Lawmaker warns of shortage of potable water in the near future
A lawmaker has warned that Metro Manila and nearby provinces are facing shortage of potable water in the near future if the government will not explore other sources of water to address the situation.
“The presumed abundance of water as a resource, given our climate and geographical location, should not make the government complacent as the progress of industry and the massive urbanization continues to threaten the supply of potable water in Metro Manila and other urban zones,” said Rep. Mark Villar (Lone District, Las Piñas City), author of House Resolution 2619.
Villar urged the House Committees on Appropriations and the Metro Manila Development to conduct an inquiry on the need to develop water sources in Metro Manila and other nearby provinces based on the study conducted by the Asian Development Bank (ADB).
“The objective of this measure is to maintain a continuous supply of water and to craft relevant legislation to ensure sustainability of water supply for the welfare of Metropolitan Manila residents,” Villar said.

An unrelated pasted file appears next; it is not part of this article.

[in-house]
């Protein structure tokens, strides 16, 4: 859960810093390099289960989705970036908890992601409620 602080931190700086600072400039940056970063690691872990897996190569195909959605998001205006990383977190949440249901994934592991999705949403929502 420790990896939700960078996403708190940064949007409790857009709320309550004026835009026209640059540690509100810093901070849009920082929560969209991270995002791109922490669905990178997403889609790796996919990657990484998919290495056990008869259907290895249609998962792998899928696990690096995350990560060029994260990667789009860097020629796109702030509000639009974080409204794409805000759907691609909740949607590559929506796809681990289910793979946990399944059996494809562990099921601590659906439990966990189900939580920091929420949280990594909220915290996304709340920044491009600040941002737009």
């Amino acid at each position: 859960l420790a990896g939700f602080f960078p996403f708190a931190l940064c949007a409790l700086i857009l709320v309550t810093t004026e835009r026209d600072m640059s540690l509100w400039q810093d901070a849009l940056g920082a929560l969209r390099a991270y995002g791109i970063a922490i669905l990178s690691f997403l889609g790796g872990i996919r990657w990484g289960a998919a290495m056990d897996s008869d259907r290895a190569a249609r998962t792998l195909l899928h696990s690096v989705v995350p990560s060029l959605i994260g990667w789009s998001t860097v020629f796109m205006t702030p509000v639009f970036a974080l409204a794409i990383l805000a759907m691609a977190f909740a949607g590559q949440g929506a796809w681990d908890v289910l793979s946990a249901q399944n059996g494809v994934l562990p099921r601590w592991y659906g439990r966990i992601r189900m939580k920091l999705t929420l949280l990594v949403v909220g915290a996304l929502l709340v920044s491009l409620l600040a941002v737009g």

Citing the “Good Practice in Urban Water Management,” a study conducted by the ADB, Villar said Metro Manila and other provinces should tap other sources of water to prepare in a situation like a long draught and earthquakes which could damage the dams that are the primary sources of water at present.
Villar also cited data from the Japan International Cooperation Agency (JICA) Master Plan on Water Resources Management in the Philippines, which says that only 1,907 cubic meters of fresh water would be available to each person each year, making the Philippines second to the lowest among Southeast Asian countries with available fresh water.
The National Water Regulatory Board (NWRB) has identified nine water-critical urbanized areas where water is consumed intensively — Metro Manila, Metro Cebu, Davao, Baguio City, Angeles City, Bacolod City, Iloilo City, Cagayan de Oro City, and Zamboanga City.
Villar said water management is the activity of planning, developing, distributing and managing the optimum use of water resources
“The challenge left to the country is for the government to develop new sources of water supply which is capable of sustaining better and cleaner water supply for the people’s consumption not only in Metro Manila but in the entire country,” Villar said.